We’ve also gone completely down the evil rabbit hole now. There is no more ambiguity to Pinhead. He is straight up evil. The film sort of plays at an explanation with the Captain Elliot Spencer character, who is guiding Joey via dreams to defeat Pinhead. He explains that he and Pinhead have been separated, and now Pinhead is unbalanced. “My evil was too strong.” There is a Good Kirk/Bad Kirk element here, if you really want to look for it, but it doesn’t work for me — particularly because it doesn’t help explain Pinhead’s demeanor or motivations any better. If anything, devoid of Spencer, Pinhead should be even more detached. He should be a Dr. Manhattan gone horribly wrong, a powerful force lacking in human emotions and desires, carrying out a purpose with no relatable motive. Pinhead’s powers are vastly different as well. Previously it seems that Pinhead didn’t really have “powers” exactly. The puzzle box opened a doorway, through which he walked. Then he could summon his chains. Now Pinhead is powerful enough to create a fake news broadcast that Joey sees on her TV. That is some straight-up Freddy shenanigans right there. None of this is actually an evolution of what people liked about the first two films, but simply game changers to make the franchise more suitable to repetition now that Miramax bought it. The shift away from the previous two films is possibly most easily summed up in the body count stats. III has by far the most kills, but not a single one of those kills is human on human violence. Pinhead or the other Cenobites do all the killing. Conversely, in Hellraiser the Cenobites’ only victim is Frank. All the other kills are committed by Julia and Frank.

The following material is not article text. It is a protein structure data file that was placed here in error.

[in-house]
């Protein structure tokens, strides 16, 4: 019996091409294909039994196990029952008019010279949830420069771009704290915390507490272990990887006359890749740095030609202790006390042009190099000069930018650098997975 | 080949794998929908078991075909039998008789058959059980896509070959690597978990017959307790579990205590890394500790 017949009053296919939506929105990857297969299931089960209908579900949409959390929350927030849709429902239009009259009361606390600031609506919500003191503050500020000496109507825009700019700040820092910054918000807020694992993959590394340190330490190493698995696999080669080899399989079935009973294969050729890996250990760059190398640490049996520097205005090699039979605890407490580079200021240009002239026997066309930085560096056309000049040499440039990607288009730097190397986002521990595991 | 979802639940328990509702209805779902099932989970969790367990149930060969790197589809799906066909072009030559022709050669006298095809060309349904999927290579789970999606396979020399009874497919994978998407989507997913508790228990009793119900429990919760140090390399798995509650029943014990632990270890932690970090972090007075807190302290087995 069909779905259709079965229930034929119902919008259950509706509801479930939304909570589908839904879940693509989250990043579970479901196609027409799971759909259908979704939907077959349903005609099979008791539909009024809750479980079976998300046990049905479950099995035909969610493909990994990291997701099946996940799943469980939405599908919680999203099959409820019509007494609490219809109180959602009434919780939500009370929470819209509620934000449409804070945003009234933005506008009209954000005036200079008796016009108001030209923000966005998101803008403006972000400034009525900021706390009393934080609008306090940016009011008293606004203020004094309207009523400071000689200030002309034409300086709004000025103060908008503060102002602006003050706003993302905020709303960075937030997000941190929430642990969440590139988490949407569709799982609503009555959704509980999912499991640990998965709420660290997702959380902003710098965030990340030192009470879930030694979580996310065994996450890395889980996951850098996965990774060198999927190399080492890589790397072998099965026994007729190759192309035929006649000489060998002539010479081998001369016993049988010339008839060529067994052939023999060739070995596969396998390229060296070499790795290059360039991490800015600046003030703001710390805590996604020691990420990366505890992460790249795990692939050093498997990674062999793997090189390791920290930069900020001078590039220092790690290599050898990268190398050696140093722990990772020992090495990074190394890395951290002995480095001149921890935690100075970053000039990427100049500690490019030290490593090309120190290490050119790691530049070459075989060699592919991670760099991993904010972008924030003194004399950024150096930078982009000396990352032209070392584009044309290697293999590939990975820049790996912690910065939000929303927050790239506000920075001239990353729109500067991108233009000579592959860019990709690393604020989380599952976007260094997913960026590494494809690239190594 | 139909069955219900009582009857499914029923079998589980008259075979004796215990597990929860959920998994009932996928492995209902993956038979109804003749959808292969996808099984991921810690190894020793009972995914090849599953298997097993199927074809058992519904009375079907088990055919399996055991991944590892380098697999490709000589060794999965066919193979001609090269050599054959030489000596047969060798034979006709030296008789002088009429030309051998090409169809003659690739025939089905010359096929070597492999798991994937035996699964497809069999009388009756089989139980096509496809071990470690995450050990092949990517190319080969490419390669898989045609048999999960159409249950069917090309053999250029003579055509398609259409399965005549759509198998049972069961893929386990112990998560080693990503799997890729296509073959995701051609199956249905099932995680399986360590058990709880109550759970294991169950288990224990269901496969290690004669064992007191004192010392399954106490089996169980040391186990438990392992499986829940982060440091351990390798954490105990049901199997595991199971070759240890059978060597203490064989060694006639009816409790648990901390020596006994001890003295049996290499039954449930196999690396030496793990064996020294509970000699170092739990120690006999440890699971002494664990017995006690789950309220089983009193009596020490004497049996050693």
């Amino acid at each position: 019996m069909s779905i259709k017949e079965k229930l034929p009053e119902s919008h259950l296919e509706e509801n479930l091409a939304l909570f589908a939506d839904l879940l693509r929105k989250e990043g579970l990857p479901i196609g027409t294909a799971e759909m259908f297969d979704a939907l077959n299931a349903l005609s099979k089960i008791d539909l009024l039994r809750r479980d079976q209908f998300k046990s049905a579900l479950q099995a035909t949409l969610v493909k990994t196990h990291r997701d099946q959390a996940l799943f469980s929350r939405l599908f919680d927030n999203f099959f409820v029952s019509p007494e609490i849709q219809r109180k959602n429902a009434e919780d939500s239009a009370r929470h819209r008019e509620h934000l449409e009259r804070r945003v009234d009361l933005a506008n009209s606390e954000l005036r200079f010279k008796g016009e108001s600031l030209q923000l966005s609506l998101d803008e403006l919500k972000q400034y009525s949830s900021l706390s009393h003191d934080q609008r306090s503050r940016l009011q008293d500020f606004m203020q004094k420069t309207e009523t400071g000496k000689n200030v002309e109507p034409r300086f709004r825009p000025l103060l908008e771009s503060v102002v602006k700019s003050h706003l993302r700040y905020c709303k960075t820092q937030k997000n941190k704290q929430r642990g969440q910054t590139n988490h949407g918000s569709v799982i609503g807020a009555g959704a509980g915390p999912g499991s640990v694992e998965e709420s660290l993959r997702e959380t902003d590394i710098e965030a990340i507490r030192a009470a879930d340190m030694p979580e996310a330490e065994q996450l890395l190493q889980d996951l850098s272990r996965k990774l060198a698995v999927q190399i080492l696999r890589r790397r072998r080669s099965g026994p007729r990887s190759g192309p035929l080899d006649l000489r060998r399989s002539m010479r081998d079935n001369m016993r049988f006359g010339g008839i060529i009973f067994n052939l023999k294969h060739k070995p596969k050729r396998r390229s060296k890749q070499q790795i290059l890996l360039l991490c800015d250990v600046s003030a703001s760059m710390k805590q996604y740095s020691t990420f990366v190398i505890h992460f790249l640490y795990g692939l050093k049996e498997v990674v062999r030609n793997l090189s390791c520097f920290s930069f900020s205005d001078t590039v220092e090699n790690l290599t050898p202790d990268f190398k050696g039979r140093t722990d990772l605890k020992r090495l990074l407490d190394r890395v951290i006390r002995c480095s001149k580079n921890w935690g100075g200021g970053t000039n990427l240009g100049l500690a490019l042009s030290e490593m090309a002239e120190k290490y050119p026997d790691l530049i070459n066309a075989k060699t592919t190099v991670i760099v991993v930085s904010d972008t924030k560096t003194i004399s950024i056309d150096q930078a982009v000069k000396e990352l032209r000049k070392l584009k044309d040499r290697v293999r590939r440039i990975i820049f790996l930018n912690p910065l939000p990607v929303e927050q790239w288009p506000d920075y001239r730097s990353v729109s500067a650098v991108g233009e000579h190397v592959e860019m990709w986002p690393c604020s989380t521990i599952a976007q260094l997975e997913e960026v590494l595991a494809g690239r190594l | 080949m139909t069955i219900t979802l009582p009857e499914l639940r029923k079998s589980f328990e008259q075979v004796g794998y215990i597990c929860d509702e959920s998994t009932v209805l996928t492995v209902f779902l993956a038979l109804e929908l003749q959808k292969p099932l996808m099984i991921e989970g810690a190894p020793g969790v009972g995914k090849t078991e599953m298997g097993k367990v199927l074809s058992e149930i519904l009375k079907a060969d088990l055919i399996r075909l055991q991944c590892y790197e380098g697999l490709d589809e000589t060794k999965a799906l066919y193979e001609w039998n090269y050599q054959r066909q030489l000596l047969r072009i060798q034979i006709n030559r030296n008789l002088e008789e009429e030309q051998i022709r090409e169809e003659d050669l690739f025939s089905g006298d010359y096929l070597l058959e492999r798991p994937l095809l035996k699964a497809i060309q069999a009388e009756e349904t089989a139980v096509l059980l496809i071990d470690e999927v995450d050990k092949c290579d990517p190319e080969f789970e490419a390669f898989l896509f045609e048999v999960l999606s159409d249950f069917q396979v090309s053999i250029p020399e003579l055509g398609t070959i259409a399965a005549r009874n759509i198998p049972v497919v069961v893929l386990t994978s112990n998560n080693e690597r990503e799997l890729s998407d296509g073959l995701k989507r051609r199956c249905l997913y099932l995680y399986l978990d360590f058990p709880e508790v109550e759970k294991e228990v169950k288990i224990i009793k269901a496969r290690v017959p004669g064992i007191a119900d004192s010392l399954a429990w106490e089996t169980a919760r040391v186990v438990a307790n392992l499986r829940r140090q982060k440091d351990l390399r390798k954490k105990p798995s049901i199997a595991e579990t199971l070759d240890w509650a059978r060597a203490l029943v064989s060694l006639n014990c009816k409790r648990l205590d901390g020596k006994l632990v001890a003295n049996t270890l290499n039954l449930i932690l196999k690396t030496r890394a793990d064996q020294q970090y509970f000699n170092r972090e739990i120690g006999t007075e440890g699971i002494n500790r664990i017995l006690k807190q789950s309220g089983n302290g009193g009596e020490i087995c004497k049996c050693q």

It had already bugged me in the previous films how easy it was the solve the puzzle box when the scene necessitated it. Hellraiser III tries to retcon an explanation here, when Kirsty (in her cameo) says that the puzzle box wants to be solved, that it guides your hands to open it. This makes a certain amount of sense, and I understand why they incorporated this explanation, but it just further separates us from the amazing ideas Barker created in Hellbound Heart and the first film. I loved the idea that people scoured the globe to find these puzzles boxes, and worked for days, weeks, months, maybe even years to try and open it. That’s what made the horrors of the “reward” so demented. Now, like Pinhead, the puzzle box is just evil. It tricks you, essentially, which isn’t as cool of an idea. But even this new explanation has one huge logic hole — why is it so easy for Joey to transition the puzzle box into its final configuration, that sends Pinhead back to Hell? Does the puzzle box want that too? Cause that doesn’t make sense. Kinda seems like it should be fighting her.